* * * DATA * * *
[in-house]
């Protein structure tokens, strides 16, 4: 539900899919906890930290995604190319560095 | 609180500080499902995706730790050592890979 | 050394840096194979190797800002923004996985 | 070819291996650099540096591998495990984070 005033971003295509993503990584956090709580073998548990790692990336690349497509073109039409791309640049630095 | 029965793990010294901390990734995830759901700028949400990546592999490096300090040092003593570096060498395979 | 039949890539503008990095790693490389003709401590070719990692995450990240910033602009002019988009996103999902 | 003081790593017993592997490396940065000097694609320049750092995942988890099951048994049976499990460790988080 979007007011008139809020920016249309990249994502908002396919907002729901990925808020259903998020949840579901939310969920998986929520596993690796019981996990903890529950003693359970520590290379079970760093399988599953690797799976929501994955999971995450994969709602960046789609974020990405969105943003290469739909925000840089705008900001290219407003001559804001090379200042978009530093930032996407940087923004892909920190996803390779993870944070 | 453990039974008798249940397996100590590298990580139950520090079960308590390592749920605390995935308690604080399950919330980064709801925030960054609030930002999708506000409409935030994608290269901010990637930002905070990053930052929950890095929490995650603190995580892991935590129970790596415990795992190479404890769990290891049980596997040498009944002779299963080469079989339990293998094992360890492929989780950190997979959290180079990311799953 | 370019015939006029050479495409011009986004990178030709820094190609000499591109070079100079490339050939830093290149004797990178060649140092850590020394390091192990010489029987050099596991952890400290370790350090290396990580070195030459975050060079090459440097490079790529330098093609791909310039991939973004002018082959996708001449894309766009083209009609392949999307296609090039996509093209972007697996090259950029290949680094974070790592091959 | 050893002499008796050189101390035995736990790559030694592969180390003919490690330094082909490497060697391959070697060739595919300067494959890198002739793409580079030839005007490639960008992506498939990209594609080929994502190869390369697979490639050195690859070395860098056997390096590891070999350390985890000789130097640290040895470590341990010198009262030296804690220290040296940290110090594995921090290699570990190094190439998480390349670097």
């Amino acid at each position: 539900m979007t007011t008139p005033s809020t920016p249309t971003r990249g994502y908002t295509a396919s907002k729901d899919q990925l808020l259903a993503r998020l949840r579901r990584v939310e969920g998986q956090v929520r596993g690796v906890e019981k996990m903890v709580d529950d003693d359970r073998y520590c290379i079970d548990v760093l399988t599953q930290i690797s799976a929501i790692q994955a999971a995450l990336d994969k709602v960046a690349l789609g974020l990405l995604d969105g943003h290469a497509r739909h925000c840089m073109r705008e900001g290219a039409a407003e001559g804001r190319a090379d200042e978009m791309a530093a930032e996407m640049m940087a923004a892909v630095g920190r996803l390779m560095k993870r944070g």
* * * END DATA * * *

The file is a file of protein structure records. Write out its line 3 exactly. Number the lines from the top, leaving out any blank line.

């Amino acid at each position: 539900m979007t007011t008139p005033s809020t920016p249309t971003r990249g994502y908002t295509a396919s907002k729901d899919q990925l808020l259903a993503r998020l949840r579901r990584v939310e969920g998986q956090v929520r596993g690796v906890e019981k996990m903890v709580d529950d003693d359970r073998y520590c290379i079970d548990v760093l399988t599953q930290i690797s799976a929501i790692q994955a999971a995450l990336d994969k709602v960046a690349l789609g974020l990405l995604d969105g943003h290469a497509r739909h925000c840089m073109r705008e900001g290219a039409a407003e001559g804001r190319a090379d200042e978009m791309a530093a930032e996407m640049m940087a923004a892909v630095g920190r996803l390779m560095k993870r944070g």